Wednesday, June 14, 2017

Persuasion, ideology, politics

One thing I noticed about the most recent election campaign was the real lack of effort to persuade.  My social media feeds were full of people posting political things, but I only remember seeing one serious attempt to persuade people to vote one way or another (and even that was framed in terms of 'if you know anyone who is thinking of voting Tory...' - i.e., it wasn't trying to persuade directly, but on the assumption that all our friends think the same as us was advising on how we might evangelise the heathen).  Why don't we try to persuade each other?

My guess is that there are a number of factors.

One is the resurrection, on the left at least, of ideology.  Ideology, which we might perhaps define as a coherent and programmatic set of ideas which are considered to mutually imply or reinforce one another, makes persuasion more difficult, because you have to buy the whole package.  Now, some of us have considered, for example, socialism, and found that it's not a package we want to purchase.  You could still persuade me, though, if you wanted, of various individual policies.  But there is a sense of this being not worth the while.

Part of that sense is driven, I think, by the winner-takes-all setup of British politics.  If you can't persuade me to come over completely to 'your side', there's not much point in trying to persuade me of particular positions.  At the end of the day, one side or the other will be in power.  Note that this is true even after a very mixed election result like last week's.  The Labour party is not talking about how their ideas need to be taken into account, but about how hard they will make it for the Tories to govern.  Similarly, the chastened Conservatives are not chastened enough to consider a cross-party response to anything.

I wonder also if we've stopped trying to persuade because of a combination of statistics and a sense that people will almost always vote their own, predetermined, interests.  One of the most disturbing things about the last election campaign was the division exposed, and I think exacerbated, between young and old.  The implication was that we all know young people vote left, and old people right, and they do so because the right promotes the interests of the elderly and the left the interests of the young.  The determinism implied in this is fueled by stats: we know that the majority of younger people do vote left.  But the assumption that, for example, your dad is bound to vote Tory because he's drawing a pension, and that he does so without a thought for you and your situation is really quite offensive.  This promotes the worst kind of tribalism.  (Speaking from a Christian point of view, I would also want to point out the many, many passages of Scripture which encourage us to respect our elders as those likely to have more wisdom than us!)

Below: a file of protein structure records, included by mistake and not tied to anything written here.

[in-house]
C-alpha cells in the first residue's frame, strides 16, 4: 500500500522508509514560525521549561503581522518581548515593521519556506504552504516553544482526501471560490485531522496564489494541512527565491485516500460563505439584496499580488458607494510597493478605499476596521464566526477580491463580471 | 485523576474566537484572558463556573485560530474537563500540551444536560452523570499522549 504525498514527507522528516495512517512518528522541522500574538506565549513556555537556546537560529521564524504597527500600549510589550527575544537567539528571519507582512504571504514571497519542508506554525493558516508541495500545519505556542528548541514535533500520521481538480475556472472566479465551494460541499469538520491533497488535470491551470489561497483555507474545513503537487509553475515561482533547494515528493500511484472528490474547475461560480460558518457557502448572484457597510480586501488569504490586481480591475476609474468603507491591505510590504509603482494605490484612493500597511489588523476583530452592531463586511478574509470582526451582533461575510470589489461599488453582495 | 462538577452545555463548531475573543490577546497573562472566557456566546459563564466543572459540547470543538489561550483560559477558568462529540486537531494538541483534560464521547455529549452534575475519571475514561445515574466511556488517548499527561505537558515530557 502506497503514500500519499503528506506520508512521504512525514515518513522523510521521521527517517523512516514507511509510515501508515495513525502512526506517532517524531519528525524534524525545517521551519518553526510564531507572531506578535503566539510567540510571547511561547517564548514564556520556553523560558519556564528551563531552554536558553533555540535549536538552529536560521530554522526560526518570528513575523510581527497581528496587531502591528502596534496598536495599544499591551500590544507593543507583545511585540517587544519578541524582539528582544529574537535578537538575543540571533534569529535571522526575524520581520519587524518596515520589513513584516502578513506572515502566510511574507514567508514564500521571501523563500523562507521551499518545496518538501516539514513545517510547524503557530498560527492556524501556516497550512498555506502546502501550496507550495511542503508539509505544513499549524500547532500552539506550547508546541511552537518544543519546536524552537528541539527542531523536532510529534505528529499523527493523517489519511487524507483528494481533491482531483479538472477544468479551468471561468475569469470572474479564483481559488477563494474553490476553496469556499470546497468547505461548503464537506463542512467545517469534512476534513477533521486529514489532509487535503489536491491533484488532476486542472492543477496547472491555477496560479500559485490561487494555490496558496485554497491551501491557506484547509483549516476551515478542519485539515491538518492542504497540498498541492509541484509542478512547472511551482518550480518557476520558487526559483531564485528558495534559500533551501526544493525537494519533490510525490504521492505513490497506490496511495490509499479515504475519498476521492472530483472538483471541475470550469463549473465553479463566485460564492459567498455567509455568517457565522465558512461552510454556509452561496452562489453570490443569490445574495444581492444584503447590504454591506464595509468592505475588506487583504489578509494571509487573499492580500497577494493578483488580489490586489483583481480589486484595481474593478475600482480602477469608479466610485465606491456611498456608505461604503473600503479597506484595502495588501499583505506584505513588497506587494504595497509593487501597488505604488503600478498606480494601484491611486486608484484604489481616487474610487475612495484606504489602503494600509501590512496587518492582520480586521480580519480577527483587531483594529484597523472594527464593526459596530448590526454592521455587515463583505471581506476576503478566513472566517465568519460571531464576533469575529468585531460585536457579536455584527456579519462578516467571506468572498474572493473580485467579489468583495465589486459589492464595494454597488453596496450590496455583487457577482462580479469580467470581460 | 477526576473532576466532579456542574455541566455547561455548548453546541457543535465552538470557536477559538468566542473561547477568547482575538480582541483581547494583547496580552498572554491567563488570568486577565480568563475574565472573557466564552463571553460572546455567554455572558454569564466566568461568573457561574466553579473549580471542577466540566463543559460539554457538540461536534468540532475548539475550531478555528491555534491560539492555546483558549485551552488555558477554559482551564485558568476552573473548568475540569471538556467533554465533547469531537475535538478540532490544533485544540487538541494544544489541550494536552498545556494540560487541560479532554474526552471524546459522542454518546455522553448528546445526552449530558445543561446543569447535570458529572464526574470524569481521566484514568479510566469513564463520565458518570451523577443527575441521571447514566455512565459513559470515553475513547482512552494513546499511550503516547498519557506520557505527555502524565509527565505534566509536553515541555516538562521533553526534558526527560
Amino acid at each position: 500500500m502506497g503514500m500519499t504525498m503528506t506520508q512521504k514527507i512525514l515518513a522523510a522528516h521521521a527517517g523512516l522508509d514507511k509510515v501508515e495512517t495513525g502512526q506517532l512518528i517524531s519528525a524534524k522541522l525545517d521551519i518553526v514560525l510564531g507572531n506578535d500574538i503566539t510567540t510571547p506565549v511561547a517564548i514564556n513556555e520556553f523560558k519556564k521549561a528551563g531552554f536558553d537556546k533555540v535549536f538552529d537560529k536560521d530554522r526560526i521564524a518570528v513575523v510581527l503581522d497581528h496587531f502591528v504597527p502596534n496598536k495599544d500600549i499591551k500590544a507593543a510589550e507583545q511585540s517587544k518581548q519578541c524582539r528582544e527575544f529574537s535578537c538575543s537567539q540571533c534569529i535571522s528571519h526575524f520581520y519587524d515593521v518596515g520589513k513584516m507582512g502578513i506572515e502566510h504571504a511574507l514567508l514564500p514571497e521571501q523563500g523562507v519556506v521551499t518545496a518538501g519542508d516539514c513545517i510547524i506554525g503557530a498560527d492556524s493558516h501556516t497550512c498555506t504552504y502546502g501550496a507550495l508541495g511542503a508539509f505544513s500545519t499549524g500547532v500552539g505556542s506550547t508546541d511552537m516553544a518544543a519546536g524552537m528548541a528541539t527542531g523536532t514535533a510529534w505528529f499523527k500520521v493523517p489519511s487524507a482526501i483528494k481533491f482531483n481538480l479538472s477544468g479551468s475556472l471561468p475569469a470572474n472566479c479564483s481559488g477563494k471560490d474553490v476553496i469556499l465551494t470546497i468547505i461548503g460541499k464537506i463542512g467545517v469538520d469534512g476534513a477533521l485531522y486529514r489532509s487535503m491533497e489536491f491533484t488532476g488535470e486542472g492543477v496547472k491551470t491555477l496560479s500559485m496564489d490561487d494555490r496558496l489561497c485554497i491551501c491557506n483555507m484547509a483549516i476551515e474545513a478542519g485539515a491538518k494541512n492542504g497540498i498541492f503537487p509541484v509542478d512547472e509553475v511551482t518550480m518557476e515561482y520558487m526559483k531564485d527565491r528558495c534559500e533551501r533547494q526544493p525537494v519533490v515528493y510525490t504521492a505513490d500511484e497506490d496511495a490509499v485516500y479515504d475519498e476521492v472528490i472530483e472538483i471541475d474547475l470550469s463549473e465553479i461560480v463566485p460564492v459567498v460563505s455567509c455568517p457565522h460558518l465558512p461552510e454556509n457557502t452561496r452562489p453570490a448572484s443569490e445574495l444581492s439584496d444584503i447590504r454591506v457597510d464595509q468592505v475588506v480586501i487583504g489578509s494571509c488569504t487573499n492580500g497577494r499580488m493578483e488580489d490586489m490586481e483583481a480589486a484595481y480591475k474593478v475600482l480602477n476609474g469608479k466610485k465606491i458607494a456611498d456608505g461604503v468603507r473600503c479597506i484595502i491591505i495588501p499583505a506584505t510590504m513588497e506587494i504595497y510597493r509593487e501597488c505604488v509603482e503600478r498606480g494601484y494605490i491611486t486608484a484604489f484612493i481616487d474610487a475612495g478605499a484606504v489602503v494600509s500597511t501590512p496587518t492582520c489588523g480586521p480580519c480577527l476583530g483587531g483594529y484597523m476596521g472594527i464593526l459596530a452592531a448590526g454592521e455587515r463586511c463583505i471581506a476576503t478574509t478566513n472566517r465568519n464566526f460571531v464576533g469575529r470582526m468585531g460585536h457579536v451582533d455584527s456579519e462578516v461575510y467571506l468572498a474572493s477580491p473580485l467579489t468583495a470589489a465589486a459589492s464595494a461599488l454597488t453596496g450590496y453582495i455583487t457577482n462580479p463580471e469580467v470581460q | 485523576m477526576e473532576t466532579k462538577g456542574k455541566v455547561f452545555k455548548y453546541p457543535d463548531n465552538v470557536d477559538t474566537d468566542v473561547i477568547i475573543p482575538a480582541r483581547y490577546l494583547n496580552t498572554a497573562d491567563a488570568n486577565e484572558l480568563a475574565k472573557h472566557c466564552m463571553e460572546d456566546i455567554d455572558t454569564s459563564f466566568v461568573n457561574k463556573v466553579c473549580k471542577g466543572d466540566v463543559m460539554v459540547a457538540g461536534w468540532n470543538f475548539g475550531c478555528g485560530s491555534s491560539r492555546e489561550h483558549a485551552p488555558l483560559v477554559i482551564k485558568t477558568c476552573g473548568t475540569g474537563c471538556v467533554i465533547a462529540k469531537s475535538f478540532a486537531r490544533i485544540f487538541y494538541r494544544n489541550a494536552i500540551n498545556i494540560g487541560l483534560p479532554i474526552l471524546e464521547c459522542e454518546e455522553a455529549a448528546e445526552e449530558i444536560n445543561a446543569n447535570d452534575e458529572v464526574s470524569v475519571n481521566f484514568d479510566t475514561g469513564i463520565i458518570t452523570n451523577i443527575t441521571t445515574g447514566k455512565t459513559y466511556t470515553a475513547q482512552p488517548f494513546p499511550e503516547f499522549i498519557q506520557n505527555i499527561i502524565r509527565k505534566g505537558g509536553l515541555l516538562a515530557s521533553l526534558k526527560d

Another thought is that we are all thoroughly caught up in post-truth.  No point trying to persuade people who live in different worlds and have different truths.  This is not limited to just the extremists, nor is it a phenomenon of the left or right exclusively (it is interesting to compare, for example, Corbyn's comments on the 'mainstream media' with those of the Donald.  My guess is that if you anonymised the comments people wouldn't be able to tell the difference).  But here's the thing: we're post-truth, but we aren't prepared to go full relativist.  So we're led into this place where we have to assume conspiracy: we know the truth, and all those who disagree are blinded.  It would take something with the force of a religious conversion to open their eyes, and so we don't bother trying to engage and persuade.

There is, of course, a big chunk of reality in the post-truth analysis.  We do all live in different worlds.  We see things hugely differently.  So my last thought is this: we don't want to try to persuade in the political realm because it is really, really difficult.  It is difficult because we can't assume the same priorities, or the same goals - it isn't as if we just disagree on the best way to get up the mountain.  We disagree about what the mountain is, or whether there is a mountain at all.  Attempts to persuade would take us pretty quickly into hard conversations - do we agree on any aspects of human flourishing?  Do we even agree about what a human being is?  And here we're in trouble, because I'm not sure we do.  So persuasion would have to go behind politics to huge issues of anthropology, ethics, and ontology.  Who, frankly, can be bothered?

I am not convinced the future is bright for our political discourse.  I don't think we can assume that democracy can work in such a fragmented society.  I wonder what happens next.

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